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Verification via Real ID



Have You Been Verified? What You Should Know About REAL ID


States control the issuance of driver's licenses, but passage of a federal law in 2005 is changing the rules states will have to follow. Under its REAL ID program, the Department of Homeland Security is asking states to make certain that the identifying documents used by a person to obtain a driver's license have been verified. The federal government has not set a date yet for full implementation of its heightened identification procedures, but someone without a verified license might be denied access to federal buildings and airports.

REAL ID - States trying to catch up

Under the federal initiative, departments of motor vehicles will be asked to offer their residents the opportunity to renew expiring licenses or apply for a new license with original documents to prove the applicant's identity. Only originals of the following documents will be accepted as proof of identity:

  • Birth certificates
  • Social Security cards
  • Passports

Driver's licenses issued after the individual's identity has been verified will bear a gold star to indicate they are acceptable for use under the new federal program. States are free to establish rules that allow people to opt out of the verification procedures.

The new standards for driver's licenses will do more than allow entry into certain locations. It is believed that identity theft is more difficult when obtain a license is based on identity documents that have been verified by the department of motor vehicles.

Effects of the REAL ID program

Entry into a federal building or facility and entry onto a military base require proper identification. As of last year, unless a person had another form of acceptable identification, driver's licenses were no longer accepted unless they were issued by a state using the REAL ID procedures or a state that had obtained an extension from the government for implementation of the program.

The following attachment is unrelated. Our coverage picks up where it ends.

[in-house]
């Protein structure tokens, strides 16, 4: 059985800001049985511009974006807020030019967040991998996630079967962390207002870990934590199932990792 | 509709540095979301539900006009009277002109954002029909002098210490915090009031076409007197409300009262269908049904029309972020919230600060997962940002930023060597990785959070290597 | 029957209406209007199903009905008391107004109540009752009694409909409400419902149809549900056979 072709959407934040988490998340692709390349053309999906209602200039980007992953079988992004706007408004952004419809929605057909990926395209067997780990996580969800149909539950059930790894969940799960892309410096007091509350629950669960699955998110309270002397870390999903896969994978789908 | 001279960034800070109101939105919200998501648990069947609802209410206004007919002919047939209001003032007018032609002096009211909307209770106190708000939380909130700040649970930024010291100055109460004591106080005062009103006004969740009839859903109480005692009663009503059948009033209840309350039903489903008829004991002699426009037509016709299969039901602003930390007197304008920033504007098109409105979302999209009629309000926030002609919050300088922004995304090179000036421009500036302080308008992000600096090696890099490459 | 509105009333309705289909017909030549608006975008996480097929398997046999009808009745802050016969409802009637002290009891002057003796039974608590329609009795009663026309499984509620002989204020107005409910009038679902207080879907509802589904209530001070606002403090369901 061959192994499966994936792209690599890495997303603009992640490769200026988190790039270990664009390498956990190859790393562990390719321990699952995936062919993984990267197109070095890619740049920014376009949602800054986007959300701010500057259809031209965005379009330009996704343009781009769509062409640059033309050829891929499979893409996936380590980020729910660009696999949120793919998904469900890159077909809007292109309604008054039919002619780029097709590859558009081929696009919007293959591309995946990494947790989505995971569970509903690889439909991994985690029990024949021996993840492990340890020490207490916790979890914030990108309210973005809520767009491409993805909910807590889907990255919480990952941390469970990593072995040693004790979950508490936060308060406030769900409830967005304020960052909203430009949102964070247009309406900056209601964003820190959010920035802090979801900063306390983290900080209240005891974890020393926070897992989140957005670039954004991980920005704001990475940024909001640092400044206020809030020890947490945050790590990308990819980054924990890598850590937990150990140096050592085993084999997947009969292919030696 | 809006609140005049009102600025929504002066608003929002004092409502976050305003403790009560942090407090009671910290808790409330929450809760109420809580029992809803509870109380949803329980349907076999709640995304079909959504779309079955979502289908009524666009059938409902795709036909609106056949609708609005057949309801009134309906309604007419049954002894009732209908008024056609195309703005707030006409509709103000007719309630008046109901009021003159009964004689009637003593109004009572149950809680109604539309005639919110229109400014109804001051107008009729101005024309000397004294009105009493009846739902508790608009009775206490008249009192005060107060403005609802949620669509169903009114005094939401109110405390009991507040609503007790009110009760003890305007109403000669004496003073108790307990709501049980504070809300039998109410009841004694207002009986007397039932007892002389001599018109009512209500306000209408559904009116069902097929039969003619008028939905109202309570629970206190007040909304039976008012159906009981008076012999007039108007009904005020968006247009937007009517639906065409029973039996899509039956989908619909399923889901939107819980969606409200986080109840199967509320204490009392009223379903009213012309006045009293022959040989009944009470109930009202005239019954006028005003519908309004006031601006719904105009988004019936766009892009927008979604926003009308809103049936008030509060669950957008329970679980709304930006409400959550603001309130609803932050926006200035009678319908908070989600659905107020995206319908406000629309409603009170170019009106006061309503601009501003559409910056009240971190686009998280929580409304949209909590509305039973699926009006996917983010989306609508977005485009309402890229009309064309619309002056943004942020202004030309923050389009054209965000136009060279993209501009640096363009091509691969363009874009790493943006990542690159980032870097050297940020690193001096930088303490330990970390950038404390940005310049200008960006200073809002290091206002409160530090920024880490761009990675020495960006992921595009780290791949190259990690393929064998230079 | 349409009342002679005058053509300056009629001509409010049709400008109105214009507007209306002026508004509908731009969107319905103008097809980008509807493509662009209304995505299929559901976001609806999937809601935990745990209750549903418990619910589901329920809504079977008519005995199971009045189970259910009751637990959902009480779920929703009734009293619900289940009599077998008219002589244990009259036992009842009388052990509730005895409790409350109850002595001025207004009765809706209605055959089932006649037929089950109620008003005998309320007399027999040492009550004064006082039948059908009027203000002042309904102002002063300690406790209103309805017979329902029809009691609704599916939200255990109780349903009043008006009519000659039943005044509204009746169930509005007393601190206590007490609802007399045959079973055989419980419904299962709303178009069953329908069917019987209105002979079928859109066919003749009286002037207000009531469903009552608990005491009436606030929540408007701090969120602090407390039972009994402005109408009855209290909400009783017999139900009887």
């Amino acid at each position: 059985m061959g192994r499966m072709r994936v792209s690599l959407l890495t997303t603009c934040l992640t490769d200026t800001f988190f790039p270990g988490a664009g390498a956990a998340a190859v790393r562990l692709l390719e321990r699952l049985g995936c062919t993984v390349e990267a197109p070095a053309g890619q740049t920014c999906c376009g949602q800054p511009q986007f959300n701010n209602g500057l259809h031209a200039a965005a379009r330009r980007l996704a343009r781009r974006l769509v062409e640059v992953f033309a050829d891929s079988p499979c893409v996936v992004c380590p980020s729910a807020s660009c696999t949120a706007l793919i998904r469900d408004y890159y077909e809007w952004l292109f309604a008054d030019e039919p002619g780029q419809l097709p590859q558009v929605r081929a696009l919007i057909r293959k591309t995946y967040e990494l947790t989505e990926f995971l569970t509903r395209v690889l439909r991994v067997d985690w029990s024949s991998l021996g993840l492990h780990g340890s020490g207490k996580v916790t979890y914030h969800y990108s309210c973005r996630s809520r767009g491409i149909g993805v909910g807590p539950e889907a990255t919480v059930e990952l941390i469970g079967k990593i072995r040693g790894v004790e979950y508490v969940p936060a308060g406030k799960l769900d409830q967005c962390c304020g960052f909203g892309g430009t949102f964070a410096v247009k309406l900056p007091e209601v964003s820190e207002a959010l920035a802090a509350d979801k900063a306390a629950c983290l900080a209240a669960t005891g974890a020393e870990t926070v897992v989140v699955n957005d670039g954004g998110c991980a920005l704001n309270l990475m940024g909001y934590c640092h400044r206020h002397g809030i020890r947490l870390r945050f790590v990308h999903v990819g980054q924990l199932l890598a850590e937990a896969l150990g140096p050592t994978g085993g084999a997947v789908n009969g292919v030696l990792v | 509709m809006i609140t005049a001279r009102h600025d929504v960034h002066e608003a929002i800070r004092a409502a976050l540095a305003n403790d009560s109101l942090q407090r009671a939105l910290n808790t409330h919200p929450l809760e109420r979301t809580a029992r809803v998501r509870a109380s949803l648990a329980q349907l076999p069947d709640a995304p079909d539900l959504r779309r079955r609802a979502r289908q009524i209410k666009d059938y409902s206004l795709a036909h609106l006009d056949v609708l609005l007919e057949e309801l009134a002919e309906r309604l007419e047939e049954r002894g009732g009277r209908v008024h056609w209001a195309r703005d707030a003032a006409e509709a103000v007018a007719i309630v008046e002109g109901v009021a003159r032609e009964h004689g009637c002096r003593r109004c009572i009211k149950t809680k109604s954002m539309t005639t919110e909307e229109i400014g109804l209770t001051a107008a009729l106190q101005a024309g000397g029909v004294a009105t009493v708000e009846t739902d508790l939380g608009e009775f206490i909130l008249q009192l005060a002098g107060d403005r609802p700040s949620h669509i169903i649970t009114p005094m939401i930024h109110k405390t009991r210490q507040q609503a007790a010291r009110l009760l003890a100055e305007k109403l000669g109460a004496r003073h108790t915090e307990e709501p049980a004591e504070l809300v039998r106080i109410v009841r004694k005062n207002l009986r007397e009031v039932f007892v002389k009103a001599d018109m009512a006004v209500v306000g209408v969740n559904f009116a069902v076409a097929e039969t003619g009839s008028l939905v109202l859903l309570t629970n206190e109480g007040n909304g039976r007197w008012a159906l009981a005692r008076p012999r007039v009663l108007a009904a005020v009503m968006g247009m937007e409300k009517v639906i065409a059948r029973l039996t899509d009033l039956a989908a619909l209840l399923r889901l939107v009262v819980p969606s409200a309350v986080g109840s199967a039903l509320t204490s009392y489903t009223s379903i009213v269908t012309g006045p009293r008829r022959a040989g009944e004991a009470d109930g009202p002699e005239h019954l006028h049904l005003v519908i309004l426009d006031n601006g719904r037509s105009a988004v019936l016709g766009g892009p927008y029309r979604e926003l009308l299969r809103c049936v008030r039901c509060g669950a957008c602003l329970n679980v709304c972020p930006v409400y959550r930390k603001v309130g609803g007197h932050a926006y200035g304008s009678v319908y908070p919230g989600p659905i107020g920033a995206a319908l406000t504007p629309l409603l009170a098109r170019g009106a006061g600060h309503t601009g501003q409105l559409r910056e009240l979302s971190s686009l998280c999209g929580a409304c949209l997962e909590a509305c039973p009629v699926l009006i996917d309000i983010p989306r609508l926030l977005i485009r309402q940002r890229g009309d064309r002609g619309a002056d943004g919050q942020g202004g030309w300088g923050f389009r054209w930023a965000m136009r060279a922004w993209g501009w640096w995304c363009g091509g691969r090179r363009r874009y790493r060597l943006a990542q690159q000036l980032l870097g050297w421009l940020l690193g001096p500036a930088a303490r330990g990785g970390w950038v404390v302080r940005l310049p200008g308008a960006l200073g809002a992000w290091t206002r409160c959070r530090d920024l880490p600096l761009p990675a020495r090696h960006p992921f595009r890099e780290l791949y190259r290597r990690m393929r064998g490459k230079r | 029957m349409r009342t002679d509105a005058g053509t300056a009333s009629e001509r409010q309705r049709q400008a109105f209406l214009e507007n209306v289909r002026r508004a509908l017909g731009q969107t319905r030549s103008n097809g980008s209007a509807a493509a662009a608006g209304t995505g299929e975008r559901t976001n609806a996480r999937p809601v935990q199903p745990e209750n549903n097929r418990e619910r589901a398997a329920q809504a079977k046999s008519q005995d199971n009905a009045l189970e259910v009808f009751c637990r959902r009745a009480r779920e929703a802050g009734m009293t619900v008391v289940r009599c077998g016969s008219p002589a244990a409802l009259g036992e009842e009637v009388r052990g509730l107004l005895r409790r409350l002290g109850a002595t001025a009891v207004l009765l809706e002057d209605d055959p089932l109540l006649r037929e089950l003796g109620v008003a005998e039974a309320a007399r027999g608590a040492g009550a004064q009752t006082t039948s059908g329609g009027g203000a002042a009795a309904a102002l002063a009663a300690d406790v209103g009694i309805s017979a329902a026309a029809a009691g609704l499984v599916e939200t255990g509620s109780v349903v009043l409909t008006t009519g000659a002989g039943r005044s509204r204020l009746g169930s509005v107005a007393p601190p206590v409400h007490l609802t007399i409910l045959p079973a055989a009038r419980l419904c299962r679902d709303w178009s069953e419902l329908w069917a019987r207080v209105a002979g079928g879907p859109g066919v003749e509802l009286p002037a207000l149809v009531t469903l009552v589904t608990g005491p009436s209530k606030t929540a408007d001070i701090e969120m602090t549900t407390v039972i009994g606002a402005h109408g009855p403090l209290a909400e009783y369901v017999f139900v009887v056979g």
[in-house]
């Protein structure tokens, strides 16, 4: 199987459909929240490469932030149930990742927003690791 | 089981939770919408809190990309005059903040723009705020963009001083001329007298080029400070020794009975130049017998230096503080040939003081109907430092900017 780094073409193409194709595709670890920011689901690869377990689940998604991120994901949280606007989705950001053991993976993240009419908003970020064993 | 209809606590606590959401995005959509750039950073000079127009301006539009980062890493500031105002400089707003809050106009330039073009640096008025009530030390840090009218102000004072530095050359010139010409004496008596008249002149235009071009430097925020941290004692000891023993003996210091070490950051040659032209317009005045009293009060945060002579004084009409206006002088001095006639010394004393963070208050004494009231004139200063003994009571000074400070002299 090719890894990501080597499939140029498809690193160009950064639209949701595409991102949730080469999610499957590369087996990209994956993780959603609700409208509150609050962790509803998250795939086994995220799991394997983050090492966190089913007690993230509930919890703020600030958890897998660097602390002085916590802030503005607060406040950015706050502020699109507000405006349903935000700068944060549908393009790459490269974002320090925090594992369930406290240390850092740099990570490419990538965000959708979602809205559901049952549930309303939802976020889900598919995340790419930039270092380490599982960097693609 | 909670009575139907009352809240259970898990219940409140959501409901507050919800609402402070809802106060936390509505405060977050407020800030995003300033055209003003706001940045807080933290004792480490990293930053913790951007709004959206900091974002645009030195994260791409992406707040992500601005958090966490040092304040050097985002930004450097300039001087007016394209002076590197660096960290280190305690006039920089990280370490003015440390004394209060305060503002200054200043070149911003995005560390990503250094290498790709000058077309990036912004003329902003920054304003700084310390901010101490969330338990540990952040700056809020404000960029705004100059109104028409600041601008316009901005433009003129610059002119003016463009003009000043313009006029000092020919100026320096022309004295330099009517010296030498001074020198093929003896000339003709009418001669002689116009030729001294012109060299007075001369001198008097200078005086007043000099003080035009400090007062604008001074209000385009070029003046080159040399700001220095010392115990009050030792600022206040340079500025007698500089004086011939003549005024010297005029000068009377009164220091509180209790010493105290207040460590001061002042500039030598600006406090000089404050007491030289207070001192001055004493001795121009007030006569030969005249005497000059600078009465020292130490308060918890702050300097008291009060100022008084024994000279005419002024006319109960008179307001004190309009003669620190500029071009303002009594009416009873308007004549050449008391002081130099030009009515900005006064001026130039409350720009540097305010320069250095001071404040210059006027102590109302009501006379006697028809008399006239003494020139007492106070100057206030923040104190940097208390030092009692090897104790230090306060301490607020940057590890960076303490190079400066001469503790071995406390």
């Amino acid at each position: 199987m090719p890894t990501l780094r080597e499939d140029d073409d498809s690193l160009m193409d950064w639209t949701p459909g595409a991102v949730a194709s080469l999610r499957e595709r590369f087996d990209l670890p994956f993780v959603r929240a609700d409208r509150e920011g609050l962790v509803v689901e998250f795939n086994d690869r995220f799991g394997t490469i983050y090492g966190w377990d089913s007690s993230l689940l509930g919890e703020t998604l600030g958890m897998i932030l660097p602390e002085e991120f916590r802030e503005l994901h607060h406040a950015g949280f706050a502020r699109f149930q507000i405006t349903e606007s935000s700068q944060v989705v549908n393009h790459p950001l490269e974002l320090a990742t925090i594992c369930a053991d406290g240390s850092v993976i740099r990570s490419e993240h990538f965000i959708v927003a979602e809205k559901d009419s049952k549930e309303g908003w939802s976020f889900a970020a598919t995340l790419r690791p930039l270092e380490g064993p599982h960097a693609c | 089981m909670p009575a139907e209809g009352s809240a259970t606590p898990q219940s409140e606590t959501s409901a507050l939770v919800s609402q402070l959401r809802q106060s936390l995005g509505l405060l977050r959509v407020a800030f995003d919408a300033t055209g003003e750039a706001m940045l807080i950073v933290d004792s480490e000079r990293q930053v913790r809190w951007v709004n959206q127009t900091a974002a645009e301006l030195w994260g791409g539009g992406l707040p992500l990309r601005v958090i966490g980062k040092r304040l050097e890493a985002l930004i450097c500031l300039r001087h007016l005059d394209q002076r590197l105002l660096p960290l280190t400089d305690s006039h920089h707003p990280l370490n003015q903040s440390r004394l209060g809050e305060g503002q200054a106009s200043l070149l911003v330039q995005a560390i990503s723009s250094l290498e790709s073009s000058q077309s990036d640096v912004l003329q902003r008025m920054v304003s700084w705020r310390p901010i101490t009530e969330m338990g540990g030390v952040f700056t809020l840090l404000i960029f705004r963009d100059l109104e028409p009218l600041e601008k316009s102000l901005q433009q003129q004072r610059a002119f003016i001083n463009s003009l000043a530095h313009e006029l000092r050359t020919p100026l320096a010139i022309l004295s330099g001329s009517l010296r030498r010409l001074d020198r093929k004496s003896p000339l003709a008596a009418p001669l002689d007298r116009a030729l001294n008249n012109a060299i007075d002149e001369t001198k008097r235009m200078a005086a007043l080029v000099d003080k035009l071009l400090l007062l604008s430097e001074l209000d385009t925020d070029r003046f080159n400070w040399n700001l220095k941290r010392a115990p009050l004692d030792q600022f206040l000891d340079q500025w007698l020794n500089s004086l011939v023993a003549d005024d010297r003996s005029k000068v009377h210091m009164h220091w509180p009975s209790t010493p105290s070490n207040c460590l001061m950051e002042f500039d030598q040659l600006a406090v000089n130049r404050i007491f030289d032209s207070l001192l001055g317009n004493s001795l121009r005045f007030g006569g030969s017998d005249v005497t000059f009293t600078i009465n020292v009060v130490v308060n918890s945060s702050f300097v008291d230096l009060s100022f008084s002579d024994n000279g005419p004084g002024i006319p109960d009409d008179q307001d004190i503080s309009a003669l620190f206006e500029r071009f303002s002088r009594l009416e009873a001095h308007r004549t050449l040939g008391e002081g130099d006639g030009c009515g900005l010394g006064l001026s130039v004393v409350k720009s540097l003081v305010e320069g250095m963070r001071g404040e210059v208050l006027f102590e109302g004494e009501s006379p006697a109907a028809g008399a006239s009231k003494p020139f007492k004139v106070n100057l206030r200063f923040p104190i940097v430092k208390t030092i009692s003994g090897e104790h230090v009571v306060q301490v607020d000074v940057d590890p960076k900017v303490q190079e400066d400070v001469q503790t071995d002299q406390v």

The Department of Homeland Security plans to implement its REAL ID policies at airports beginning in January 2018 by requiring REAL ID-compliant driver's licenses or other acceptable form of identification such as a passport for domestic travel. The DHS will continue to accept licenses issued by states that have not fully implemented the program but have requested an extension.

On October 1, 2020, domestic air passengers will have to produce a REAL ID driver's license or passport in order to board a flight. Beginning on that date, the DHS will no longer accept licenses issued by states in which identity documents have not been verified.

Questions and concerns about REAL ID

Once it is fully implemented at airports and federal facilities, the verified identity program will not apply to children under 18 years of age. The DHS has said that only the adult accompanying the minor will have to produce identification.

The government is stressing that the goal of the REAL ID program is to establish standardized criteria for states to implement. By doing so, it is anticipated that identity that has been verified will improve national security and make it safer for air travelers.

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